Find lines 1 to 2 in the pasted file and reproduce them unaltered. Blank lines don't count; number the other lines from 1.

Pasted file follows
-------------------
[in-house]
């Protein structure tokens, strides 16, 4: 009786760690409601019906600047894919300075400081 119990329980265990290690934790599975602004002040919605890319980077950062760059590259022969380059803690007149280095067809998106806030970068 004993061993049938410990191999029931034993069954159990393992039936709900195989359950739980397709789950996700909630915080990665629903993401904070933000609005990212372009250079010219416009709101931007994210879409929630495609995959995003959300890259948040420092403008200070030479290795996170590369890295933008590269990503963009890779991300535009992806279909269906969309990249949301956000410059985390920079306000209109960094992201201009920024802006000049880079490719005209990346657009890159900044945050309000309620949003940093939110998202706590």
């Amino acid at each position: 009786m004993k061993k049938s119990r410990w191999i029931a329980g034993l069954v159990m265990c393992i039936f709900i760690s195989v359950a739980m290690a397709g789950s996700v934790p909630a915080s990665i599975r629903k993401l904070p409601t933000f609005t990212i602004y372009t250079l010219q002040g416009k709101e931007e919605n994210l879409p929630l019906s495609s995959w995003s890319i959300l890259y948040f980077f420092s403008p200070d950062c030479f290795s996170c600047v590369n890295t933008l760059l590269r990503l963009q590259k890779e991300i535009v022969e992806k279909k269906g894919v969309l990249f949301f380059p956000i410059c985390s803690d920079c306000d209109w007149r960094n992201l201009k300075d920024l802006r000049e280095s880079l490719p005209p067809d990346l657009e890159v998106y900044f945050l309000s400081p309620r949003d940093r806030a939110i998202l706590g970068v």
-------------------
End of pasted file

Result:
[in-house]
């Protein structure tokens, strides 16, 4: 009786760690409601019906600047894919300075400081 119990329980265990290690934790599975602004002040919605890319980077950062760059590259022969380059803690007149280095067809998106806030970068 004993061993049938410990191999029931034993069954159990393992039936709900195989359950739980397709789950996700909630915080990665629903993401904070933000609005990212372009250079010219416009709101931007994210879409929630495609995959995003959300890259948040420092403008200070030479290795996170590369890295933008590269990503963009890779991300535009992806279909269906969309990249949301956000410059985390920079306000209109960094992201201009920024802006000049880079490719005209990346657009890159900044945050309000309620949003940093939110998202706590």